The Masque Of The Magi

A poem by James Elroy Flecker

Three Kings have come to Bethlehem
With a trailing star in front of them.


What would you in this little place,
You three bright kings?


Mother, we tracked the trailing star
Which brought us here from lands afar,
And we would look on his dear face
Round whom the Seraphs fold their wings.


But who are you, bright kings?


Caspar am I: the rocky North
From storm and silence drave me forth
Down to the blue and tideless sea.
I do not fear the tinkling sword,
For I am a great battle-lord,
And love the horns of chivalry.
And I have brought thee splendid gold,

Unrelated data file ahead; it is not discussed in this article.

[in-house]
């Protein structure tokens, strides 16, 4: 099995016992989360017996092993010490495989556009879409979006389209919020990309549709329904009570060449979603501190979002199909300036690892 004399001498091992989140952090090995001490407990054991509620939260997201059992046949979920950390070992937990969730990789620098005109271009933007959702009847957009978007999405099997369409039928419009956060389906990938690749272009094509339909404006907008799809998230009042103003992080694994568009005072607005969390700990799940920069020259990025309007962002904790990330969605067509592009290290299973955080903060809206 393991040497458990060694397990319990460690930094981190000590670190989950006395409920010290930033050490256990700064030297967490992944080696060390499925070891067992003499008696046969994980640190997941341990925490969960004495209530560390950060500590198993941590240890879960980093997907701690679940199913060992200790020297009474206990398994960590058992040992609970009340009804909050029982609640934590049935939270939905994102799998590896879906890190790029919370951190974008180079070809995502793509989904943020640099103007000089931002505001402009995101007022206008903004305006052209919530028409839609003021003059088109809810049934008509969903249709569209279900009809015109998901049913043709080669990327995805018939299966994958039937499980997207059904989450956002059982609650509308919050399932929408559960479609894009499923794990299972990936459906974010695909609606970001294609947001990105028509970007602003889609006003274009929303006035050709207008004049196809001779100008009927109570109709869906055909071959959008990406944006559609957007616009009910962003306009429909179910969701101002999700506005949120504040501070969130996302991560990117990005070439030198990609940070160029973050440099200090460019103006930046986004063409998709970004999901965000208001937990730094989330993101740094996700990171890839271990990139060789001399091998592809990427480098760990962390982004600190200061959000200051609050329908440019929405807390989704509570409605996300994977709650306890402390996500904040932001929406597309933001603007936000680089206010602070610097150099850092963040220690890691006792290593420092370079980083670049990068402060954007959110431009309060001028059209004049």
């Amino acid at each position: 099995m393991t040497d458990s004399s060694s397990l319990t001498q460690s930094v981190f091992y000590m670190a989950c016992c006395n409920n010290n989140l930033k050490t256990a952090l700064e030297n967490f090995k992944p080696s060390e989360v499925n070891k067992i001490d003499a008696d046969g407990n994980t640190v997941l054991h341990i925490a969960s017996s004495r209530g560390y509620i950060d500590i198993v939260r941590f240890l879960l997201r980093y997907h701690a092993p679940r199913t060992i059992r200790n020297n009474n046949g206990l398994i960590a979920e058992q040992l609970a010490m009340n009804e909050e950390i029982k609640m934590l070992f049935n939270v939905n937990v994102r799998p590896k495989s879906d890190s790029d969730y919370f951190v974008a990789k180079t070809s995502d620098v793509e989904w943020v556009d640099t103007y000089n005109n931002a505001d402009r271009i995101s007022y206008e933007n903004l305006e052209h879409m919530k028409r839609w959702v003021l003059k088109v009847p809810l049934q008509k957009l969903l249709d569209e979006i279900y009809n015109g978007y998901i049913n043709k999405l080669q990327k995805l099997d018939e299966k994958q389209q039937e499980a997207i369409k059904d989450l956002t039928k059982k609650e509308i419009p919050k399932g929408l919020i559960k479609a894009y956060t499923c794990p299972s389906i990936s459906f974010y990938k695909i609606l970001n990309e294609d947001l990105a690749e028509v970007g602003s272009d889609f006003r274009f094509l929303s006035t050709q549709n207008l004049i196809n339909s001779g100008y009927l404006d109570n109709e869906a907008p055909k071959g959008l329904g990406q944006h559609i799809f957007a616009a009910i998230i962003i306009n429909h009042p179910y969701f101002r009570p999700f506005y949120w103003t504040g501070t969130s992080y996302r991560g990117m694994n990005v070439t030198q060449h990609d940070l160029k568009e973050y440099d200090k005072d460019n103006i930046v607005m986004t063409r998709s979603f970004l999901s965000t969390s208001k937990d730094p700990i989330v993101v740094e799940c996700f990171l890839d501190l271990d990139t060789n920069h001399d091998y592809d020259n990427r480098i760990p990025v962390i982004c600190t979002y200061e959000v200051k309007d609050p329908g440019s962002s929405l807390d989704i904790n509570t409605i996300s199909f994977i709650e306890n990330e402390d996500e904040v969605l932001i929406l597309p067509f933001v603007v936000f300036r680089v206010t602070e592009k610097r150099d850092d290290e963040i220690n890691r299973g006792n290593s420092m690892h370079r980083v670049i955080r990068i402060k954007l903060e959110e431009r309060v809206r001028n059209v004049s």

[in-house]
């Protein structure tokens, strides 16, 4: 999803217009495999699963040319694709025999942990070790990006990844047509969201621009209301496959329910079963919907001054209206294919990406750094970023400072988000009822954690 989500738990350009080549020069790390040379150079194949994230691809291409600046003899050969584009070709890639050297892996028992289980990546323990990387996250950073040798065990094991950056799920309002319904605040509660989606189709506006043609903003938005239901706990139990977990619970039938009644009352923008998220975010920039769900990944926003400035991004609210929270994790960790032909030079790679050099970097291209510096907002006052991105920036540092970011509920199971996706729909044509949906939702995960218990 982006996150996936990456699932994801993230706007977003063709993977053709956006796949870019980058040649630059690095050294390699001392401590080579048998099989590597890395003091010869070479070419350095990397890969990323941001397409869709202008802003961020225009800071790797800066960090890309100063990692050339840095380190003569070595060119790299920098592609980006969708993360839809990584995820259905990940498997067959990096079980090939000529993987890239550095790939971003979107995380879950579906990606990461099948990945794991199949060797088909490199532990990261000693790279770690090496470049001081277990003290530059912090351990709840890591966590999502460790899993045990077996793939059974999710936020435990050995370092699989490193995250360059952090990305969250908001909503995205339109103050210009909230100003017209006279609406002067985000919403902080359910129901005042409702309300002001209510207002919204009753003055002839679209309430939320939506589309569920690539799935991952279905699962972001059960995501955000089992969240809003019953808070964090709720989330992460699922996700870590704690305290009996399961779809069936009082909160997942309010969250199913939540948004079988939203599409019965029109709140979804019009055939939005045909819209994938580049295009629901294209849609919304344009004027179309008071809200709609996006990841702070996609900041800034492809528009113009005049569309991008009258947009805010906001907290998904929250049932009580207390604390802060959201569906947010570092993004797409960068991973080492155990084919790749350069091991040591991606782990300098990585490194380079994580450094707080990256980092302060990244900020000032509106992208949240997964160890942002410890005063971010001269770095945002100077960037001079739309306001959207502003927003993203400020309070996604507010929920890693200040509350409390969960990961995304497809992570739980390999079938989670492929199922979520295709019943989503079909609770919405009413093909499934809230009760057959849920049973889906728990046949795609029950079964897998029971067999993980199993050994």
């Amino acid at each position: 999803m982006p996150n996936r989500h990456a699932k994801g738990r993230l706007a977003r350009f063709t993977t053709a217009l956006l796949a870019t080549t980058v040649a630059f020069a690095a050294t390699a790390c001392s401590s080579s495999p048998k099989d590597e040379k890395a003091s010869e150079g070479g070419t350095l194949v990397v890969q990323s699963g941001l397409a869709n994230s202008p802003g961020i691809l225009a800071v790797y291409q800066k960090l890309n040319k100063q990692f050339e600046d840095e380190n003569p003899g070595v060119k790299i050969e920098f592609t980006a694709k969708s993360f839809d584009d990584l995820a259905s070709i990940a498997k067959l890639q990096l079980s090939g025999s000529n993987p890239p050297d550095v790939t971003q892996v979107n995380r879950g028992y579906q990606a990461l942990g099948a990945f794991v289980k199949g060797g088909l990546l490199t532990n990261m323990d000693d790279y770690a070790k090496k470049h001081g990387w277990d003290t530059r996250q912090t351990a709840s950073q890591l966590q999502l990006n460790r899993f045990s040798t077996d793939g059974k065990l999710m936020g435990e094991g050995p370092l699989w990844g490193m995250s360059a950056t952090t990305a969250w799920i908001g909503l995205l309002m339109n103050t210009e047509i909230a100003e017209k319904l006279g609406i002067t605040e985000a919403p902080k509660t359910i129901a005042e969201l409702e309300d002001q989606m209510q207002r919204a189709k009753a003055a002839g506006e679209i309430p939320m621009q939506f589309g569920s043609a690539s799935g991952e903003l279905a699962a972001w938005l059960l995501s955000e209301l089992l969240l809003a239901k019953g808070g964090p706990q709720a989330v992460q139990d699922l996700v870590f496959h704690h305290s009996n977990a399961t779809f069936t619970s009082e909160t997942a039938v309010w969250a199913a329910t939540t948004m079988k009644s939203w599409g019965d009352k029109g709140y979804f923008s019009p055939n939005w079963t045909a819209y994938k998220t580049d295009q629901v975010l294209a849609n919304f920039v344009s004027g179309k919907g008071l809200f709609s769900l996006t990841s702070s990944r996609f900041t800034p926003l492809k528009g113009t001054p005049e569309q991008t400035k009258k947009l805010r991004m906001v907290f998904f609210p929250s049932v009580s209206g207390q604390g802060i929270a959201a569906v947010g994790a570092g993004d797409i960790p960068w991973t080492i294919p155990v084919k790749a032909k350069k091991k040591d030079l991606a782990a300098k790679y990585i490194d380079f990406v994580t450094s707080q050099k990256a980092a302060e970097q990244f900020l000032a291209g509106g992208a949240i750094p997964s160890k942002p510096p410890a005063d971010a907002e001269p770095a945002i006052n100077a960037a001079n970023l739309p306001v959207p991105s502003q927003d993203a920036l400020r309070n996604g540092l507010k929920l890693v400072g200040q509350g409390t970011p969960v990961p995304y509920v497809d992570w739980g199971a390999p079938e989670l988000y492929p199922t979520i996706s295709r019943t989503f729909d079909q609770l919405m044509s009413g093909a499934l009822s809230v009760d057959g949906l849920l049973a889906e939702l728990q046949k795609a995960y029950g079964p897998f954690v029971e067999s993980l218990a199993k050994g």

The strong man's joy, refined and cold.
All hail, thou Prince of Galilee!


I am Balthazar, Lord of Ind,
Where blows a soft and scented wind
From Taprobane towards Cathay.
My children, who are tall and wise,
Stand by a tree with shutten eyes
And seem to meditate or pray.
And these red drops of frankincense
Betoken man's intelligence.
Hail, Lord of Wisdom, Prince of Day!


I am the dark man, Melchior,
And I shall live but little more
Since I am old and feebly move.
My kingdom is a burnt-up land
Half buried by the drifting sand,
So hot Apollo shines above.
What could I bring but simple myrrh
White blossom of the cordial fire?
Hail, Prince of Souls, and Lord of Love!


O Prince of souls and Lord of Love,
O'er thee the purple-breasted dove
Shall watch with open silver wings,
Thou King of Kings.
Suaviole o flos Virginum,
Apparuit Rex Gentium.
. . .
"Who art thou, little King of Kings?"
His wondering mother sings.

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